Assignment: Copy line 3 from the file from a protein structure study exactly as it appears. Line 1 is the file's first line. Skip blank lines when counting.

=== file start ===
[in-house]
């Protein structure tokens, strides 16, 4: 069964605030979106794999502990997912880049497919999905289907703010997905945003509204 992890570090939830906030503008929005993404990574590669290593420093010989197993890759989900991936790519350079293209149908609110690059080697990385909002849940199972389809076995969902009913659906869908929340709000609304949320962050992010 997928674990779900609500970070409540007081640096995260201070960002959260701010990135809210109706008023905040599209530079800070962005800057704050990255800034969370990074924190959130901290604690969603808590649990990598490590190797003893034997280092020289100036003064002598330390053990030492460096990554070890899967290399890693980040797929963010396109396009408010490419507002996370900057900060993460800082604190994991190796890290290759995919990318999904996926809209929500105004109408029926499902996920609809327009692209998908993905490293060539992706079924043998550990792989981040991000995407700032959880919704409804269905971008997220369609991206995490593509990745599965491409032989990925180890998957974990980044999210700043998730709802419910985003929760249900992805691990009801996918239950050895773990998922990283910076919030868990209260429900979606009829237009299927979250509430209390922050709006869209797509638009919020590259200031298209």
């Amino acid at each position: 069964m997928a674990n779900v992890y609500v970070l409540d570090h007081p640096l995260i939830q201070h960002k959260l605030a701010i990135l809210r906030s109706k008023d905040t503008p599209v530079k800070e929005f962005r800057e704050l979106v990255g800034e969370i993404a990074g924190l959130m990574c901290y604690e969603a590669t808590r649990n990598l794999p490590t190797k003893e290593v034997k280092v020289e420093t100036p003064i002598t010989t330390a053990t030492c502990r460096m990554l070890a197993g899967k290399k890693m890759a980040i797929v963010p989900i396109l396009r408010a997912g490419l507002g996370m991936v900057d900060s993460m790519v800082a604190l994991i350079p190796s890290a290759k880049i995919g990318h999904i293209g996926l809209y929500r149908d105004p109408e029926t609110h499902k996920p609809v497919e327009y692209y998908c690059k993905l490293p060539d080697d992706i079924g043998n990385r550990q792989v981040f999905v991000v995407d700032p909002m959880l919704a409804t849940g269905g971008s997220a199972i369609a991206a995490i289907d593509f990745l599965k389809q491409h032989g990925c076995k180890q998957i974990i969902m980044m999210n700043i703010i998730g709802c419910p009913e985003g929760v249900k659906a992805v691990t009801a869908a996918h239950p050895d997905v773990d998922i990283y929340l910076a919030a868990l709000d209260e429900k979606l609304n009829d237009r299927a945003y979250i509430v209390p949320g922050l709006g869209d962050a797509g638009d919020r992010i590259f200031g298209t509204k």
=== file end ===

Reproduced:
């Amino acid at each position: 069964m997928a674990n779900v992890y609500v970070l409540d570090h007081p640096l995260i939830q201070h960002k959260l605030a701010i990135l809210r906030s109706k008023d905040t503008p599209v530079k800070e929005f962005r800057e704050l979106v990255g800034e969370i993404a990074g924190l959130m990574c901290y604690e969603a590669t808590r649990n990598l794999p490590t190797k003893e290593v034997k280092v020289e420093t100036p003064i002598t010989t330390a053990t030492c502990r460096m990554l070890a197993g899967k290399k890693m890759a980040i797929v963010p989900i396109l396009r408010a997912g490419l507002g996370m991936v900057d900060s993460m790519v800082a604190l994991i350079p190796s890290a290759k880049i995919g990318h999904i293209g996926l809209y929500r149908d105004p109408e029926t609110h499902k996920p609809v497919e327009y692209y998908c690059k993905l490293p060539d080697d992706i079924g043998n990385r550990q792989v981040f999905v991000v995407d700032p909002m959880l919704a409804t849940g269905g971008s997220a199972i369609a991206a995490i289907d593509f990745l599965k389809q491409h032989g990925c076995k180890q998957i974990i969902m980044m999210n700043i703010i998730g709802c419910p009913e985003g929760v249900k659906a992805v691990t009801a869908a996918h239950p050895d997905v773990d998922i990283y929340l910076a919030a868990l709000d209260e429900k979606l609304n009829d237009r299927a945003y979250i509430v209390p949320g922050l709006g869209d962050a797509g638009d919020r992010i590259f200031g298209t509204k």